Icons of Mary with Christ seated on her lap are venerated in the sacramental churches of East and West, Orthodox and Catholic, and have their commemoration days just as saints do. I’m most familiar with the Orthodox tradition, and how these days are scattered liberally throughout our liturgical calendar. Today I was at Divine Liturgy in the morning, but we were remembering various other saints and events in my parish, and I didn’t notice until I was home again that today we also commemorate the Smolensk Icon of the Mother of God.
I would never have foreseen, fifteen years ago, that I would have favorites among icons of this subject, but it happens; this version is possibly my favorite of all because for ten years or more it was the only one I had in my house. My humble print resembles this one:
Icon Reader tells us that “It is known as “directress” (in Greek Hodigitria) because the Mother of God is shown directing our gaze to Jesus Christ with her hand. This style predates the Smolensk icon, and is one of the original ‘types’ traced back in Church tradition to St Luke.”
The tradition is that the first icon thus depicting Mary and Jesus originated in Antioch, and went from there to Jerusalem, then Constantinople, where it remained until, “In 1046, Byzantine Emperor Constantine IX Monomachos gave his daughter, Anna, in marriage to Prince Vsevolod Yaroslavich, the son of Yaroslav the Wise. He used this icon to bless her on her journey.” And there it stayed in Kievan Rus’.
Many, many versions have been painted based on this style, and even the Black Madonna of Czestochowa in Poland, in its less innovative versions, can be seen to contain the same elements:
It seems that Orthodox Christians in Ukraine and Belarus are also fond of the Black Madonna version of this icon, as well as sharing a love with Russians of the style generally. One of the icons in this article from 2014 is a Smolensk icon of Mary: “Weeping Icons of Ukraine and Russia.”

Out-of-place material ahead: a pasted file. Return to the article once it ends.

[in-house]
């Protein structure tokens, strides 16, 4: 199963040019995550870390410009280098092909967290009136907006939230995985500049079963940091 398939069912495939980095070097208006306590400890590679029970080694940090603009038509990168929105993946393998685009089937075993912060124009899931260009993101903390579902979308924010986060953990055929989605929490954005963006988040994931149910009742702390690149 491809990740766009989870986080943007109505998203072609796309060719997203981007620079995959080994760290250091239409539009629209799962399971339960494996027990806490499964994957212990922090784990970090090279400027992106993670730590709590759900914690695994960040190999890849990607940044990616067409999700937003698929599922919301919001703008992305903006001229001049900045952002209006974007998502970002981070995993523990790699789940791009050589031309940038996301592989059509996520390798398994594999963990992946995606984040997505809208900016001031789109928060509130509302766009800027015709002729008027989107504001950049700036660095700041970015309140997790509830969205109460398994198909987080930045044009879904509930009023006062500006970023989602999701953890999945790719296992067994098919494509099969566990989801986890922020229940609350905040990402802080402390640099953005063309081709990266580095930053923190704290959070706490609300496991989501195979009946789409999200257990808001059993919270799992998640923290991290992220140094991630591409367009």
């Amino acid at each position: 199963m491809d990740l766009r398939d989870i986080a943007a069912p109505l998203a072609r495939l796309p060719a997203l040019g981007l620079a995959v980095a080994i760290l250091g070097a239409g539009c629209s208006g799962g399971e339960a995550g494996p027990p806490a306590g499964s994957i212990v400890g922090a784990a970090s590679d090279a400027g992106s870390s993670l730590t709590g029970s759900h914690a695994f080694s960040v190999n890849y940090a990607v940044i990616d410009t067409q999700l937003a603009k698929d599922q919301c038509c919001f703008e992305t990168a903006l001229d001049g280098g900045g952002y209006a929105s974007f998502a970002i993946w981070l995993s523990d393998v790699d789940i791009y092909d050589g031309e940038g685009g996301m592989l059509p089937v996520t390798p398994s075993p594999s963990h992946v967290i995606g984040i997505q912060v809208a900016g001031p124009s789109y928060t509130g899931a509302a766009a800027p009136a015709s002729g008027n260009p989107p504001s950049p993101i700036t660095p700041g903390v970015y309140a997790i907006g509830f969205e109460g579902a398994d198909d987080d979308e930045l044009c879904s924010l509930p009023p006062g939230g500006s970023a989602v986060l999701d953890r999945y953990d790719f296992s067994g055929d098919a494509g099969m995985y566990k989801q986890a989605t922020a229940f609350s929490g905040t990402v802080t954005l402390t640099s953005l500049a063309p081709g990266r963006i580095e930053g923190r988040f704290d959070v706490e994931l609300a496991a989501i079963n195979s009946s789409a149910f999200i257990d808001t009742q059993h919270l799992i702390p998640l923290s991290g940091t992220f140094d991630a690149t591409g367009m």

While Icon Reader has reservations about the meaning of these tears, he was able to affirm one clear word from the news reports that surely still stands:
“What is certain is [the] tears of the Mother of God
speak directly to the heart of every Orthodox believer,
calling all to repentance, amendment of life and return
to Orthodox faith and tradition in their fullness.”
The Apostles’ preaching and the Fathers’ doctrines have established one faith for the Church. Adorned with the robe of truth, woven from heavenly theology, it defines and glorifies the great mystery of Orthodoxy! -Hymn for the feast
On the seventh Sunday of Pascha we Orthodox commemorate the Fathers of the First Ecumenical Council. This gathering was organized by the Emperor Constantine in 325. St. Nicholas of Myra and many others whom we now know as saints were present.
Arianism (not Aryanism) had been a recurring source of controversy in the early Church, and when Constantine called for a council, it was primarily out of a desire to settle the underlying theological questions. This was the Council at Nicea in Asia Minor, held in 325, where the major part of the Nicene Creed was formulated. Many of the hymns and readings for this feast are very theological, too.